Rohingya Crisis

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Rohingya Crisis

Since August 25, Burmese security forces have been carrying out a campaign of ethnic cleansing against Rohingya Muslims in Rakhine State. Over half a million Rohingya have fled to neighboring Bangladesh to escape killings, arson, and other mass atrocities. The Rohingya, effectively denied citizenship under Burmese law, have faced decades of repression and discrimination. About 120,000 remain internally displaced from waves of violence in 2012 and 2016, in dire humanitarian conditions. Human Rights Watch researchers are reporting from the field on the crisis and its global impact.

  • Since August 25, 2017, hundreds of thousands of ethnic Rohingya Muslims have fled Burma’s Rakhine State to escape mass atrocities by government security forces. An estimated one-third of Burma’s Rohingya population of 1.2 million have crossed into neighboring Bangladesh in recent weeks, while tens of thousands remain internally displaced inside Burma, without access to vital humanitarian aid. The military has carried out killings, shelling, and widespread arson in an ongoing campaign of ethnic cleansing, launched following a coordinated attack by a Rohingya armed group.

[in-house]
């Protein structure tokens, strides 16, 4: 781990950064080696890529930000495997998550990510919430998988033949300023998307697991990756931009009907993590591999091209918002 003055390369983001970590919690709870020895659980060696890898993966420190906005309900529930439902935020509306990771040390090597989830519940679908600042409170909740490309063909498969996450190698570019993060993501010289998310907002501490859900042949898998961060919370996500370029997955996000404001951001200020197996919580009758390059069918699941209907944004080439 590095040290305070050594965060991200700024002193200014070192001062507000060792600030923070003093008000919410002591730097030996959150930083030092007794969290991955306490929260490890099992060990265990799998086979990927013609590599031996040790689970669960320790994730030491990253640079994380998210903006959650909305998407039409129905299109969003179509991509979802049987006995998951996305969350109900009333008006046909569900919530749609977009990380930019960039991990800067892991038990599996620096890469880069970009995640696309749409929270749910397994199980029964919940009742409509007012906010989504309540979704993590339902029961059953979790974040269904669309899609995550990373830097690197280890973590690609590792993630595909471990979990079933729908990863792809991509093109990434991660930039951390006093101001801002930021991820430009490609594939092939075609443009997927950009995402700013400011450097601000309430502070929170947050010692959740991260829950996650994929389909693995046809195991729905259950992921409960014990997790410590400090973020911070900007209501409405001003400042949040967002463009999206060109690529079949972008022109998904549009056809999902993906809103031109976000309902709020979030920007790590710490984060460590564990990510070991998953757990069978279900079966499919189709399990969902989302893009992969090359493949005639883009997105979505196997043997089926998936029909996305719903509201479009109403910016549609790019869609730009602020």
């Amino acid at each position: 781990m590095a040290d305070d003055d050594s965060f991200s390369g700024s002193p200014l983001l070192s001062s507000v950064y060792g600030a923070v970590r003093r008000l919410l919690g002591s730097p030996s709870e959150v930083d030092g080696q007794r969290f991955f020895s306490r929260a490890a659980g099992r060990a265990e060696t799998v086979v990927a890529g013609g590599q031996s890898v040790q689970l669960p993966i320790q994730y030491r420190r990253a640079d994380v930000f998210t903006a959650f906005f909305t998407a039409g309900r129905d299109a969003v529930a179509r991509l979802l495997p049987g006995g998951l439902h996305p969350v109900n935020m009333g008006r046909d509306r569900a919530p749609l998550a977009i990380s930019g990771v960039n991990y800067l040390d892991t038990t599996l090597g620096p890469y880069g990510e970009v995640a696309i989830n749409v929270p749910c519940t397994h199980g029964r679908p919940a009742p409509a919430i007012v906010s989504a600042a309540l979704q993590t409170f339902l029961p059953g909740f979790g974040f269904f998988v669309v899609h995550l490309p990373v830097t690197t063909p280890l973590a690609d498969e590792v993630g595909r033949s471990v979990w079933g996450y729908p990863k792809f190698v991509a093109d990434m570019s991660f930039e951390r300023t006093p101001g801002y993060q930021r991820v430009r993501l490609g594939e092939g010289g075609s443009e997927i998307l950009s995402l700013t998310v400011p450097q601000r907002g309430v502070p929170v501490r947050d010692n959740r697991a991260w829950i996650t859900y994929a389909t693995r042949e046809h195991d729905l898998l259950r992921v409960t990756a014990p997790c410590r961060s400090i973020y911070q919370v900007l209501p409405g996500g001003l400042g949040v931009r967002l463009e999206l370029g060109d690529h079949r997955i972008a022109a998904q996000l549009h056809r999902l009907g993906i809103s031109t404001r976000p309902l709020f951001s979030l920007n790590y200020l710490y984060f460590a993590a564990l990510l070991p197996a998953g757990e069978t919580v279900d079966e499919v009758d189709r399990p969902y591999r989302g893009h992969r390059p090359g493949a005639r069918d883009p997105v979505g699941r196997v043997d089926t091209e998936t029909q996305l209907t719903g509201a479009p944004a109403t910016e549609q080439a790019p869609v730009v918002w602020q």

The Rohingya have faced decades of discrimination and repression under successive Burmese governments. Effectively denied citizenship under the 1982 Citizenship Law, they are one of the largest stateless populations in the world. Restrictions on movement and lack of access to basic health care have led to dire humanitarian conditions for those displaced by earlier waves of violence in 2012 and 2016.